Successful school leadership is as much about managing energy – both personal and organizational energy – as it is about managing tasks and people.
Without an even flow of energy throughout the day, even routine responsibilities can feel overwhelming and create stress for leaders and for those with whom they interact.
In a popular 2012 blog post, Tony Schwartz offers a number of valuable tips related to energy management of which two, in my experience, seem particularly noteworthy: (1) “Do the most important thing first in the morning, preferably without interruption, for 60 to 90 minutes, with a clear start and stop time,” and (2) “Establish regular, scheduled times to think more long term, creatively, or strategically.”
Regarding the first suggestion, he writes, “If possible, work in a private space during this period, or with sound-reducing earphones. Finally, resist every impulse to distraction, knowing that you have a designated stopping point.”
About the value of regularly-scheduled time to think, he says, “If you don’t, you’ll constantly succumb to the tyranny of the urgent. Also, find a different environment in which to do this activity — preferably one that’s relaxed and conducive to open-ended thinking.”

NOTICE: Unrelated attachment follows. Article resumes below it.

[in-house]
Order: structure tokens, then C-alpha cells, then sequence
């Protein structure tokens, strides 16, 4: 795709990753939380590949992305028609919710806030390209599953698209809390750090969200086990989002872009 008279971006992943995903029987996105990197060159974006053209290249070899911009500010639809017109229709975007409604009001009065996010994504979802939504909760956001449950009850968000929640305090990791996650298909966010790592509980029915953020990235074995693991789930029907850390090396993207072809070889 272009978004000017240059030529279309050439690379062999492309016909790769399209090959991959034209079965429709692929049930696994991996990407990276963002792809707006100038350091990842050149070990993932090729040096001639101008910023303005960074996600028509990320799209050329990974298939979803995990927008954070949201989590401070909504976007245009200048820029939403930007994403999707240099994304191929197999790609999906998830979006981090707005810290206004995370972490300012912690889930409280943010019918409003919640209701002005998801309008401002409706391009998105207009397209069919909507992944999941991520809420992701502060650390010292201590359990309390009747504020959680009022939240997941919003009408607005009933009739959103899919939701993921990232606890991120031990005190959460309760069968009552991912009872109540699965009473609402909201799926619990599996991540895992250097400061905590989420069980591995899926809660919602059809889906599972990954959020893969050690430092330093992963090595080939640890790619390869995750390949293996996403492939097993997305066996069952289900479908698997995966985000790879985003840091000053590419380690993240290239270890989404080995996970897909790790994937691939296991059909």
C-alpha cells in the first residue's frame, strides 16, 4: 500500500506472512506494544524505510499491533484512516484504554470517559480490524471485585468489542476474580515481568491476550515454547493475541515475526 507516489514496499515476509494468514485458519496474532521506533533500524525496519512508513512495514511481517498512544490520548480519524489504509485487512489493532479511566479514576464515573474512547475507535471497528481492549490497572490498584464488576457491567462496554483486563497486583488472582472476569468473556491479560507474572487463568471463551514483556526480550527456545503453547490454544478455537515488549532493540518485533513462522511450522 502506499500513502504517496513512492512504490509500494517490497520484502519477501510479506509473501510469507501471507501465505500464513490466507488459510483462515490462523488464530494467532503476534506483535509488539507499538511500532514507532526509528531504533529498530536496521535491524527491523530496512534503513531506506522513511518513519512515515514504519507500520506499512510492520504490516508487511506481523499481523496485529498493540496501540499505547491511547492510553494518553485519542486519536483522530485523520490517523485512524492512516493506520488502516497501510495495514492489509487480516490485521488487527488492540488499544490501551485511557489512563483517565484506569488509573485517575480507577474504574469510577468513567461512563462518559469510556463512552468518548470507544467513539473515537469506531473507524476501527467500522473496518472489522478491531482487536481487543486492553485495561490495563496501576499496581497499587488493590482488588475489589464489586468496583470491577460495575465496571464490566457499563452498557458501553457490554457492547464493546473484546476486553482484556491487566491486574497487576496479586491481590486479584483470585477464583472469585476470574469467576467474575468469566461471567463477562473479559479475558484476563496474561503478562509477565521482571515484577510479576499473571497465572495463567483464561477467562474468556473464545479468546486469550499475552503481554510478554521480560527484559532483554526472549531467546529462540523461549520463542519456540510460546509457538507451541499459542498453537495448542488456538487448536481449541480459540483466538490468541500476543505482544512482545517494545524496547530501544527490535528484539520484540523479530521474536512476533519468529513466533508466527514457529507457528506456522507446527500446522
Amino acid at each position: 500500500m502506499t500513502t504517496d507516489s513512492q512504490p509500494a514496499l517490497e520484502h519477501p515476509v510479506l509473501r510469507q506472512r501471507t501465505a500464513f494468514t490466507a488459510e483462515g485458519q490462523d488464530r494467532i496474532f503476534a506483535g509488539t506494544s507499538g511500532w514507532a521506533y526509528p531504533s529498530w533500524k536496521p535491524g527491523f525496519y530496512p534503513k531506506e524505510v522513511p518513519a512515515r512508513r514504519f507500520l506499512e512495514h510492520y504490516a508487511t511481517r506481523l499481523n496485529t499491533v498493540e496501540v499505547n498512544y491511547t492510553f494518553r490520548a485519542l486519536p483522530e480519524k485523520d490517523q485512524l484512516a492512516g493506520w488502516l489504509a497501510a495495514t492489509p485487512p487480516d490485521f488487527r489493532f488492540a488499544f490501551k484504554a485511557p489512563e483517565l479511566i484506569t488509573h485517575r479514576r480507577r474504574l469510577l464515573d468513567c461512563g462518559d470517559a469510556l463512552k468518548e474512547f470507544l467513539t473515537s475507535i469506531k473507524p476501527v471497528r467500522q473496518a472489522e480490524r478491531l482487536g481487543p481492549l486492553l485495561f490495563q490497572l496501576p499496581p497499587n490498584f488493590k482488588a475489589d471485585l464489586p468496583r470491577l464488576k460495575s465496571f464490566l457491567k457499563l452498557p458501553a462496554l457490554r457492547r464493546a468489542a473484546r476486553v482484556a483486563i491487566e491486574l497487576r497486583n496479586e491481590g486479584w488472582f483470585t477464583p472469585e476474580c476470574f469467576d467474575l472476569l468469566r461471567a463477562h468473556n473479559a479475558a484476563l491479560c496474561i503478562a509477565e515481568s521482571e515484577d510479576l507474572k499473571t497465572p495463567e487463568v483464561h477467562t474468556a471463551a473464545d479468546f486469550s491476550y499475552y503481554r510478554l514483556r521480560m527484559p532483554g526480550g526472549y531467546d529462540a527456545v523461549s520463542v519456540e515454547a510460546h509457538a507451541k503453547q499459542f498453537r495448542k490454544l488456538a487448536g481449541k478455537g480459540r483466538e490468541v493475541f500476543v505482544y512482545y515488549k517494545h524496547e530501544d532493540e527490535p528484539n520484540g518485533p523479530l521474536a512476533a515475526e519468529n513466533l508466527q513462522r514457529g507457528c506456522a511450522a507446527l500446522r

Both suggestions promote leaders’ focus and clarity regarding purpose and priorities, and either one of them, implemented daily, could make a substantial difference in both the quantity and quality of leaders’ work.
I also appreciate another of Schwartz’s recommendations, one that flows from the first two and affects both personal and organizational energy – “maintain meeting discipline.” Disciplined meetings, he says, would not exceed 45 minutes in length and would begin and end precisely on time. To maintain focus, digital devices would be turned off throughout the meeting.
Taken together, these recommendations and others Schwartz makes would enable school leaders to attend to important responsibilities with a sense of energy and enthusiasm that would flow outward to fuel continuous improvement in the quality of teaching, learning, and relationships within the school community.